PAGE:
Saturday, September 26, 2015
It was inevitable, I guess. My key just broke in my classroom door, the afternoon of September 26, 2015. I am pretty sure it's the same key issued to me the first week of August of 1998 when I moved to Houston and Westbury Christian School. Several weeks ago, it cracked in the middle and while still usable, I had the foresight, for once, to get a replacement from the office when the end came. And it came this very hour. Not wasting time, I have already sent in a maintenance request to extract the broken key. The good news is that all of our classrooms on this wing have two doors so I have an alternate point of entry with the identical key. I WILL SURVIVE!
When I talk to folks about why I've never wanted to be an administrator, I explain that my classroom is my own little kingdom. It's a small space but with its own population, ever shifting as it might be, with its own tradition and landscape and history. I am teaching the same two classes, five periods per day, which I taught in 1998, almost unheard of these days. I would estimate I have had 1,800 students in my time at WCS, although some of those are youngsters counted twice because they sat in my desks both as eighth graders and high schoolers. The quizzes and tests, memory verses and notes, the mural and the pennies counted, the progression from notebooks to laptops and VHS to DVD and YouTube, McGee and Me and boys standing for girls, taken together are sort of a blurry kaleidoscope at best. But none of those memories happen without a piece of steel which turned a lock and opened the door to a world which is my second home....or maybe even my first. The scriptures use the term key/keys ten times with the best known being Jesus' use of the phrase keys of the kingdom in Matthew 16. (I once heard a high school basketball coach, Ronnie Stapler, call a crossover dribble after a shot fake the keys to the kingdom but I don't think he was speaking Biblically!) I'm not sure what I'll do with the remnant of my key but it has served me well and hopefully, my students, too. What a large world can be unlocked with a small key.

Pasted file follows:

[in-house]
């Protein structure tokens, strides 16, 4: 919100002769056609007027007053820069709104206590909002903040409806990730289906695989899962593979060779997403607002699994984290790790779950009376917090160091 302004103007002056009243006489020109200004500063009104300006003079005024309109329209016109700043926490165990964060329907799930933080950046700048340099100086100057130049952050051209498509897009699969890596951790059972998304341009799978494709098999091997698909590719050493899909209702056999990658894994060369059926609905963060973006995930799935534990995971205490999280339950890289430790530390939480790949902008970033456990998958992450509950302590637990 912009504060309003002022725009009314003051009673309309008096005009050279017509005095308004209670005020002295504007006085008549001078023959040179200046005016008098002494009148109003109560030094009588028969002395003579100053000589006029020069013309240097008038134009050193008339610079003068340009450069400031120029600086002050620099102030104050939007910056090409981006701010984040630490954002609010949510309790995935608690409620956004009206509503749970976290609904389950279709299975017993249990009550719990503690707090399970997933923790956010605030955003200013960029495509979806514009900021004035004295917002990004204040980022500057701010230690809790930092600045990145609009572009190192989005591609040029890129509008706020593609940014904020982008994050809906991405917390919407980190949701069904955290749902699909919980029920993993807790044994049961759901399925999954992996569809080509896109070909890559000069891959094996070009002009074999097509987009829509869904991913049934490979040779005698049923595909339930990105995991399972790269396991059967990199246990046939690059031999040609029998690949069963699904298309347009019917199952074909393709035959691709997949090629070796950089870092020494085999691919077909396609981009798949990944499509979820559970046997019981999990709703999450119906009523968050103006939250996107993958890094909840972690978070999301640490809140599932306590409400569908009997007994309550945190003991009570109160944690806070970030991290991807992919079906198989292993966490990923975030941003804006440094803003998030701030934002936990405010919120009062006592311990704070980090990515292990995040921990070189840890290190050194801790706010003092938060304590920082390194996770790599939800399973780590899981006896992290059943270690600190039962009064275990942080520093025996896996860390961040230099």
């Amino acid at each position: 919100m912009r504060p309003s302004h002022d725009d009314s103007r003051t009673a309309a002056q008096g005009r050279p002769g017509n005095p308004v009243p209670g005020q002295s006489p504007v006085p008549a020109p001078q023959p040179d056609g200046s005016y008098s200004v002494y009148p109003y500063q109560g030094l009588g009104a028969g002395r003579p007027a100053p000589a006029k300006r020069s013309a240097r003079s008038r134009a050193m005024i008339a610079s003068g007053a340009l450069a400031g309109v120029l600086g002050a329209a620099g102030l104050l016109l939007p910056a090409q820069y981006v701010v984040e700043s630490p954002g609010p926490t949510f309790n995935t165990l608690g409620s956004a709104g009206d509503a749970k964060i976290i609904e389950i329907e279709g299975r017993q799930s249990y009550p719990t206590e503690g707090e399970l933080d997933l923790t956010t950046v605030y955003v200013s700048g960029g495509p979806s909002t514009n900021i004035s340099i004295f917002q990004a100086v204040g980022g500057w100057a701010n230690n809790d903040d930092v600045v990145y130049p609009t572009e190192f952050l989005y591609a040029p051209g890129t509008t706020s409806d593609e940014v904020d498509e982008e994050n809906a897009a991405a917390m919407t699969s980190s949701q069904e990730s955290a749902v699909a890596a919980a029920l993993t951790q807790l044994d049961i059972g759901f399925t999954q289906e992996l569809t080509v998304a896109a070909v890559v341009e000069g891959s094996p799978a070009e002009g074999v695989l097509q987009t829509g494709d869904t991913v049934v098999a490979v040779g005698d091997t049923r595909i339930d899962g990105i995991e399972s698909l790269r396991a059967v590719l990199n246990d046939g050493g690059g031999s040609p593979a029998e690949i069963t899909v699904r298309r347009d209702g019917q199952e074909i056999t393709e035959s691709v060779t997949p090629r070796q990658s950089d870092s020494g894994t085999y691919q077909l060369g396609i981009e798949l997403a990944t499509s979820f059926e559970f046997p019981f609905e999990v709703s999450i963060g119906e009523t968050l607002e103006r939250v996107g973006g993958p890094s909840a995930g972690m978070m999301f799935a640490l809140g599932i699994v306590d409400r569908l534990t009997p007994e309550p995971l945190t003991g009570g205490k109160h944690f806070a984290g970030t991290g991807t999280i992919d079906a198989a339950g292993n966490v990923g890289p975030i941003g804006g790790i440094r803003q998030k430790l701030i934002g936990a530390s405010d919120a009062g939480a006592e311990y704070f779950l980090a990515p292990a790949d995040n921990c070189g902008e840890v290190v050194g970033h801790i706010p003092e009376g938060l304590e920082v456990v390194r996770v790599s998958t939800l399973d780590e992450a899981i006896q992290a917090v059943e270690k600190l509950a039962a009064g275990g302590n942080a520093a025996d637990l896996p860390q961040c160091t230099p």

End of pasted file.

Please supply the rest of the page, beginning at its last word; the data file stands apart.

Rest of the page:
Applicable quote of the day:
“I’ll give you the key to my heart, if you promise not to make duplicates.”
Jarod Kintz, (
E-mail me at firstname.lastname@example.org
Posted by Steve Hawley at 5:22 PM